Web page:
A few weeks ago my mom, who works at a school for children with communication and learning differences, forwarded me an article on "quirky" kids - that is to say, kids that might be called "difficult" by some due to their unique learning styles. I loved it because the article described Cade (the Toddler Previously Described as Weird) to a tee. It helped me see his learning style in a whole new light and made me realize that I probably have a big job ahead of me as his educational advocate. He is bright and eager to learn, but responds best to unconventional methods of teaching.
Case in point:
True to my promise to Aaron, the boys and I are "working together" on assorted pre-school learning topics on the mornings that I have alone with each of them while the other is in school. In fact, Cade enjoys this time together so much that he asks to "do workbook" the minute Aaron and Drew leave the driveway and informed Aaron this weekend that "only Mommy can do workbook with me".
At the School of Cara, we follow the curriculum outlined by our preschool because Mommy is not a teacher - she is just trying to shut Daddy up. A significant part of the official curriculum for the 2 year class is "being away from your mommy", which Drew mastered during the month of September, leaving us free to spend the remainder of the semester wandering TJ Maxx and drinking Starbucks on our mornings off.
Cade's education has taken a different turn. I committed to work with him on counting and phonics, so this semester's course material includes three textbooks:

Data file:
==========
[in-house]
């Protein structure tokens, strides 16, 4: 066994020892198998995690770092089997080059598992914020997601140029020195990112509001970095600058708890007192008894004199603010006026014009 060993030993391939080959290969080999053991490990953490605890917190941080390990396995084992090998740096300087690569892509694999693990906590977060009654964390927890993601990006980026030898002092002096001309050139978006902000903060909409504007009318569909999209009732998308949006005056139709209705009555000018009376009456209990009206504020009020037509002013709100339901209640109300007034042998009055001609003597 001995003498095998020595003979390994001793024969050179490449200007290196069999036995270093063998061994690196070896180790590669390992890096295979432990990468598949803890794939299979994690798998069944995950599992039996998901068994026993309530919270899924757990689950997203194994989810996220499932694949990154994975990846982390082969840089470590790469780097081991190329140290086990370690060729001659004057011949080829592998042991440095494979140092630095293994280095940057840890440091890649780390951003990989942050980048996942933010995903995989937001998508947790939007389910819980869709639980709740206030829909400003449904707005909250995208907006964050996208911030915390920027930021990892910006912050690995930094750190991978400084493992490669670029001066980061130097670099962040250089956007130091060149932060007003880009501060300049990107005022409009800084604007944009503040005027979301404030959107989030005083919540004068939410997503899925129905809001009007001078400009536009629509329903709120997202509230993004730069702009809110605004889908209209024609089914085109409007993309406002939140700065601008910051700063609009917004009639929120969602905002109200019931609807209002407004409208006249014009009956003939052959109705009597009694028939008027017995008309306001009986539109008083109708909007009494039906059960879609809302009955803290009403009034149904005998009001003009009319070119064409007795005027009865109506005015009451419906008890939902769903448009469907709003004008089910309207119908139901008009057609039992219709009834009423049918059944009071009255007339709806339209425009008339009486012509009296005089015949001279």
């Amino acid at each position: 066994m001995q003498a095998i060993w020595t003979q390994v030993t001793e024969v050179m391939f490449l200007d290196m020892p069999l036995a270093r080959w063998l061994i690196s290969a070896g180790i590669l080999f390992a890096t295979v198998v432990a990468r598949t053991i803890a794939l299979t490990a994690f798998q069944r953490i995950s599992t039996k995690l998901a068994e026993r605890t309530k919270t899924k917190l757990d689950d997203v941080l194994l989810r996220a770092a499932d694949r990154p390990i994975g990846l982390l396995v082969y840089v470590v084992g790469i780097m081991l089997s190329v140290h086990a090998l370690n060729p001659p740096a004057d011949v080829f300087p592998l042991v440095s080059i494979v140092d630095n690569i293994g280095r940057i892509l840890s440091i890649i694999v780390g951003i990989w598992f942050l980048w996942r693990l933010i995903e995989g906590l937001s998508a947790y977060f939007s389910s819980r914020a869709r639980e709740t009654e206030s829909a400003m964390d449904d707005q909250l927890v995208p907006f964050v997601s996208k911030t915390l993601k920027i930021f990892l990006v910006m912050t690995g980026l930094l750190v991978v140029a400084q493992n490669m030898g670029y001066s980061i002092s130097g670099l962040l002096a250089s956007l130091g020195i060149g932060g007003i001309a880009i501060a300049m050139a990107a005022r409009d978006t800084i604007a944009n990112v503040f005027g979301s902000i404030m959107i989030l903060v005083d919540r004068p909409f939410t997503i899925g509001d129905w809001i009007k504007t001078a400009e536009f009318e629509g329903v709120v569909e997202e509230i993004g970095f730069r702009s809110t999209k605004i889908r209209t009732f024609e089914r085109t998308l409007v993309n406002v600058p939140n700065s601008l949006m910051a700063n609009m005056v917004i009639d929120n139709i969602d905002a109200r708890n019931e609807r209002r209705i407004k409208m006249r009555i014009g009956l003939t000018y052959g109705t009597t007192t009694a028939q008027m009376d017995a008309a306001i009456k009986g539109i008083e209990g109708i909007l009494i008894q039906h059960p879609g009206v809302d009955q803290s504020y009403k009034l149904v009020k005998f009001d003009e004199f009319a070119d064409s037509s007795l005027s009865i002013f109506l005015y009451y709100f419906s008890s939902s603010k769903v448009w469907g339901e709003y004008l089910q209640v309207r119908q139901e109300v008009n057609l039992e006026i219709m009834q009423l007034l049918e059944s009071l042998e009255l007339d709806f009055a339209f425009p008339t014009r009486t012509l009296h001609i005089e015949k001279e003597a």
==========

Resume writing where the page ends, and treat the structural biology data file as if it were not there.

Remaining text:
- "Counting Bears", purchased half-price at Target during Back to School Week. Comes with actual counting bears to facilitate the learning process!
- "Letters". Offers lessons on letter recognition, handwriting and phonics.
- "Super Sticker Lessons" - a huge sticker book with various sections on letters, numbers, opposites, colors, shapes, big/small, etc.
Of particular interested to Cade is the insect section of the sticker book. He has a major fascination with beetles and as it turns out, did you know that there are MANY, MANY species of beetles, each more sickening than the next. I will be glad when the beetle unit is over. As of the end of September, Cade can name all 5,000 species of beetles and write the letter "C" backwards. In lower AND upper case!
As those of you that live in Georgia know, the schools here are notoriously bad. Aaron likes to refer to our local elementary as "the school that leaves every child behind". This prompts most parents to either move to the one good school district in the state, fork out an amount equivalent to their retirement fund to send their kids to private school, or home school.
An article in this weekend's paper about the very minimal home schooling requirements in Georgia prompted me to wonder if, in fact, I COULD home school Cade. Under my tutelage, he could conceivably graduate from high school an illiterate entomologist and and probably still be ahead of 99% of his peers in the public school system. And Aaron worries that they are not academically advanced enough....